Ontology

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  1. Drawing Boundaries.Barry Smith - 2019 - In Timothy Tambassi (ed.), The Philosophy of GIS. New York: Springer. pp. 137-158.
    In “On Drawing Lines on a Map” (1995), I suggested that the different ways we have of drawing lines on maps open up a new perspective on ontology, resting on a distinction between two sorts of boundaries: fiat and bona fide. “Fiat” means, roughly: human-demarcation-induced. “Bona fide” means, again roughly: a boundary constituted by some real physical discontinuity. I presented a general typology of boundaries based on this opposition and showed how it generates a corresponding typology of the different sorts (...)
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  2. (June 2019 to 2014) The UNBELIEVABLE Similarities Between the Ideas of Some People (2011-2016) and My Ideas (2002-2008) in Physics (Quantum Mechanics, Cosmology), Cognitive Neuroscience, Philosophy of Mind, and Philosophy.Gabriel Vacariu - manuscript
    COTENT -/- (April 2019) Why so many people (from so many countries/domains/on so many topics) have already plagiarized my ideas? (Gabriel Vacariu) -/- Some preliminary comments Introduction: The EDWs perspective in my article from 2005 and my book from 2008 -/- I. PHYSICS, COGNITIVE NEUROSCIENCE, PHILOSOPHY (‘REBORN DINOSAURS’) • (2016) Sean Carroll (California Institute of Technology, USA) • (2016) Frank Wilczek (Nobel Prize in Physics) • (2017-2019 - NEW March 2019) Carlo Rovelli in three books (2015, 2017) to my ideas (...)
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  3. Structure, Intentionality and the Given.M. Oreste Fiocco - forthcoming - In Christoph Limbeck-Lilienau & Friedrich Stadler (eds.), The Philosophy of Perception and Observation: Proceedings of the 40th International Wittgenstein Symposium. Berlin, Germany: De Gruyter.
    The given is the state of a mind in its primary engagement with the world. A satisfactory epistemology—one, it turns out, that is foundationalist and includes a naïve realist view of perception—requires a certain account of the given. Moreover, knowledge based on the given requires both a particular view of the world itself and a heterodox account of judgment. These admittedly controversial claims are supported by basic ontological considerations. I begin, then, with two contradictory views of the world per se (...)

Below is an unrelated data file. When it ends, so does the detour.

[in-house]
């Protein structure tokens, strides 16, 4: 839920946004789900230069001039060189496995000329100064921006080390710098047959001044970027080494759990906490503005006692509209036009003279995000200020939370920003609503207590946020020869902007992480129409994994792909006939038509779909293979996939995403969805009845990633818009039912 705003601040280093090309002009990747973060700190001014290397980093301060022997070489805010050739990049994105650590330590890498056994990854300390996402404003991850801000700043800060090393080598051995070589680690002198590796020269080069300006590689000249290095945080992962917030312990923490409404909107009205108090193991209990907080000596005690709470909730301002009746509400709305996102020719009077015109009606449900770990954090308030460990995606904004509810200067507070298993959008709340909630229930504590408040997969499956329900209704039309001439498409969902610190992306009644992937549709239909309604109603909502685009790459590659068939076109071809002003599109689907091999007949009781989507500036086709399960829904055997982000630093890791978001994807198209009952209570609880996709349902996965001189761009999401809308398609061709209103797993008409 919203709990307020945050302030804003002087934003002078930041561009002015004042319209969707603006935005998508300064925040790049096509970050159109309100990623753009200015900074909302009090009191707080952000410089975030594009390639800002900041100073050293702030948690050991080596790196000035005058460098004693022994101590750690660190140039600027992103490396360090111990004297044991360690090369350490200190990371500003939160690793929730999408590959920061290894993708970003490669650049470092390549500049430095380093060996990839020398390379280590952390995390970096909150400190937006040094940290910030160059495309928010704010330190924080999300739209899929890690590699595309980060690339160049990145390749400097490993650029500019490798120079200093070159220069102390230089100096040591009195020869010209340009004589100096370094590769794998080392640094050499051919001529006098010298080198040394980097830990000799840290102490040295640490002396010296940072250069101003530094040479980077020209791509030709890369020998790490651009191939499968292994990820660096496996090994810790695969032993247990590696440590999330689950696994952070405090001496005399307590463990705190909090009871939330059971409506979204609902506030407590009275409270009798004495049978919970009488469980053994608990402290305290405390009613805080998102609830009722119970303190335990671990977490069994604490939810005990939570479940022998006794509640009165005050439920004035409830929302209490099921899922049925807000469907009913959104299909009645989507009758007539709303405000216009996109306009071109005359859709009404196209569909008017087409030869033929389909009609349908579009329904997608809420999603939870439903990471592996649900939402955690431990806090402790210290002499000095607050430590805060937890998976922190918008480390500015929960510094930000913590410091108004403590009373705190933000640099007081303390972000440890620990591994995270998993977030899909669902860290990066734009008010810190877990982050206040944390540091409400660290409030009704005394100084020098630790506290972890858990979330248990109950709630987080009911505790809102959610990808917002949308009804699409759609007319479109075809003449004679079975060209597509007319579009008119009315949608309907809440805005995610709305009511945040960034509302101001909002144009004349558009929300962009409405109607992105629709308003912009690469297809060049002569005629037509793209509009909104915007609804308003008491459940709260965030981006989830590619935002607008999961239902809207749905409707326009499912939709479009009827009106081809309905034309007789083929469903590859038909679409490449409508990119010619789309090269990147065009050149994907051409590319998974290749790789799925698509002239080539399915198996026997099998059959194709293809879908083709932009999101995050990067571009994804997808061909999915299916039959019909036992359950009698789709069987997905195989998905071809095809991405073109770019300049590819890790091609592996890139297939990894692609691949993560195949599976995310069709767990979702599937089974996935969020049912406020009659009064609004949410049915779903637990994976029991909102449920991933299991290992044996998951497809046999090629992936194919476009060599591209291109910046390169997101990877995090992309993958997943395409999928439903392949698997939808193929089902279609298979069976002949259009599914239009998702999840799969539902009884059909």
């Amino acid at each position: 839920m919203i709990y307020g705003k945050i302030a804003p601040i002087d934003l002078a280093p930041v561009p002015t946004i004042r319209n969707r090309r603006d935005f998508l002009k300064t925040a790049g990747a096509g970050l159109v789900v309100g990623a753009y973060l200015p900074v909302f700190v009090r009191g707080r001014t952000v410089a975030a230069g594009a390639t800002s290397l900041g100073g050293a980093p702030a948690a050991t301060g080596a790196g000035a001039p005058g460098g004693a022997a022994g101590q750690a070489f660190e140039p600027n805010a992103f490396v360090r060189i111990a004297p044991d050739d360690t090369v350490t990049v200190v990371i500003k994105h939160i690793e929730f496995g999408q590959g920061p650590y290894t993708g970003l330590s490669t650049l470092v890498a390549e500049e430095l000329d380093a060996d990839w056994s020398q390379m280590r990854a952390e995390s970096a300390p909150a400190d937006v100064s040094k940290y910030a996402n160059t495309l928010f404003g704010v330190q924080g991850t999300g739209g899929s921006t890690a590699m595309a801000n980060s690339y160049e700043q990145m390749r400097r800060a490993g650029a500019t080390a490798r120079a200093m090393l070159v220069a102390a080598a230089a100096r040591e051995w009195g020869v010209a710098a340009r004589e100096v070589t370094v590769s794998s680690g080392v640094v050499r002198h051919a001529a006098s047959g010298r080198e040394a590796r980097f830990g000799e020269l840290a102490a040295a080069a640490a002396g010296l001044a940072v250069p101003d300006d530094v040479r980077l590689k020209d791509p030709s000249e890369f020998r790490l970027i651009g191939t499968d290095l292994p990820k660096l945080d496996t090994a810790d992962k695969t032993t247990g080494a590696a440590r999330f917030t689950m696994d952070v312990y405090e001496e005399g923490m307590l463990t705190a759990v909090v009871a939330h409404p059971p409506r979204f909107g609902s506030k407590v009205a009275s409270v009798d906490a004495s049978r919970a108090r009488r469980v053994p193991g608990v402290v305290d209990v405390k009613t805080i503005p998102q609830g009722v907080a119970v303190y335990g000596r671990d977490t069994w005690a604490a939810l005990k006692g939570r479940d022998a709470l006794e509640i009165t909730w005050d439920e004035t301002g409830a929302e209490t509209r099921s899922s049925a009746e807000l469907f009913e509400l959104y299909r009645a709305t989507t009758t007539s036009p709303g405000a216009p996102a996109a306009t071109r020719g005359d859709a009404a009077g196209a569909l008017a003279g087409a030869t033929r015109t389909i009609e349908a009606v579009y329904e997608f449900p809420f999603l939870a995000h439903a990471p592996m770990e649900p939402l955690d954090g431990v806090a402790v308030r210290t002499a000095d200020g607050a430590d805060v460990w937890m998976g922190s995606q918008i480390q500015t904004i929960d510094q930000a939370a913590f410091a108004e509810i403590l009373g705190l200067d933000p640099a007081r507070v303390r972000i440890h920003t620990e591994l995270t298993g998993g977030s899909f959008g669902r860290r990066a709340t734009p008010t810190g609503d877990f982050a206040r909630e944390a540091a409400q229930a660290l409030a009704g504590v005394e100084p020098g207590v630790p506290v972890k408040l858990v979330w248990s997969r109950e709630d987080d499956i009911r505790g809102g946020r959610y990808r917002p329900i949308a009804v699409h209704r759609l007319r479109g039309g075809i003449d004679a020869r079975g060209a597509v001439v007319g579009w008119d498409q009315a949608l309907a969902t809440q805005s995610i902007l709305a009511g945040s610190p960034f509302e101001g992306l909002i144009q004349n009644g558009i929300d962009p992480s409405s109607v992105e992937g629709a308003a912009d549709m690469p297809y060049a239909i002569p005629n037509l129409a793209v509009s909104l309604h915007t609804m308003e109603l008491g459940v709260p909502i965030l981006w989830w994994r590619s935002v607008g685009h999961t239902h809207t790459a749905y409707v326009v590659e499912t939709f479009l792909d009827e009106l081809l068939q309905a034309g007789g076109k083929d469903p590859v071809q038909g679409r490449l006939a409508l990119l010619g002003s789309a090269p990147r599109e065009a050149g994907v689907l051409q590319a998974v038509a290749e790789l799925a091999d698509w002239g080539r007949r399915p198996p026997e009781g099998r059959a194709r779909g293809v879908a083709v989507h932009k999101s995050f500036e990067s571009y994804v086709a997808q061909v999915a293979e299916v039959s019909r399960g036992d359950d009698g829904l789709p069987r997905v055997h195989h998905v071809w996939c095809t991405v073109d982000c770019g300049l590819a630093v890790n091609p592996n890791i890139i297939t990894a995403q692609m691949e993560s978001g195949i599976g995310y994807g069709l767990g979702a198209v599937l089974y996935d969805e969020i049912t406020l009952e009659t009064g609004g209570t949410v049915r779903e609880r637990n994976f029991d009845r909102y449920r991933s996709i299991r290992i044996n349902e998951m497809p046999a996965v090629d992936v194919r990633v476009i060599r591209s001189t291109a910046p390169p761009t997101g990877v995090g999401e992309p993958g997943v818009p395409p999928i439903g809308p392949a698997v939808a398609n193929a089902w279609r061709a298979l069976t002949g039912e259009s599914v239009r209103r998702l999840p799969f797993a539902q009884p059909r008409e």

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  4. An Ontological Approach to Representing the Product Life Cycle.J. Neil Otte, Dimitris Kiritsi, Munira Mohd Ali, Ruoyu Yang, Binbin Zhang, Ron Rudnicki, Rahul Rai & Barry Smith - 2019 - Applied Ontology 14 (2):1-19.
    The ability to access and share data is key to optimizing and streamlining any industrial production process. Unfortunately, the manufacturing industry is stymied by a lack of interoperability among the systems by which data are produced and managed, and this is true both within and across organizations. In this paper, we describe our work to address this problem through the creation of a suite of modular ontologies representing the product life cycle and its successive phases, from design to end of (...)
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  5. (April 2019) Gabriel Vacariu “Why so Many People (From so Many Countries/Domains/on so Many Topics) Have Already Plagiarized My Ideas?”.Gabriel Vacariu - manuscript
    Since 2015, incredible many have published UNBELIEVABLE similar ideas to my ideas published between 2002-2008!!! There were others who published UNBELIEVABLE similar ideas to my ideas even earlier (since 2008, in general), but the number has an incredible jump after 2014. Why? In 2014, I have sent emails to thousands of people (many countries, many domains (Physics, Philosophy, and Cognitive Science)) regarding the UNBELIEVABLE similarities between my ideas (2002-2008) and Markus Gabriel’s ideas (his book from 2013). Is it this a (...)
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  6. Gabriel Vacariu (Second April 2019 to 2014) The UNBELIEVABLE Similarities Between the Ideas of Some People (2011-2016) and My Ideas (2002-2008) in Physics (Quantum Mechanics, Cosmology), Cognitive Neuroscience, Philosophy of Mind, and Philosophy (This Manuscript Would Require a REVOLUTION in International Academy Environment!). [REVIEW]Gabriel Vacariu - manuscript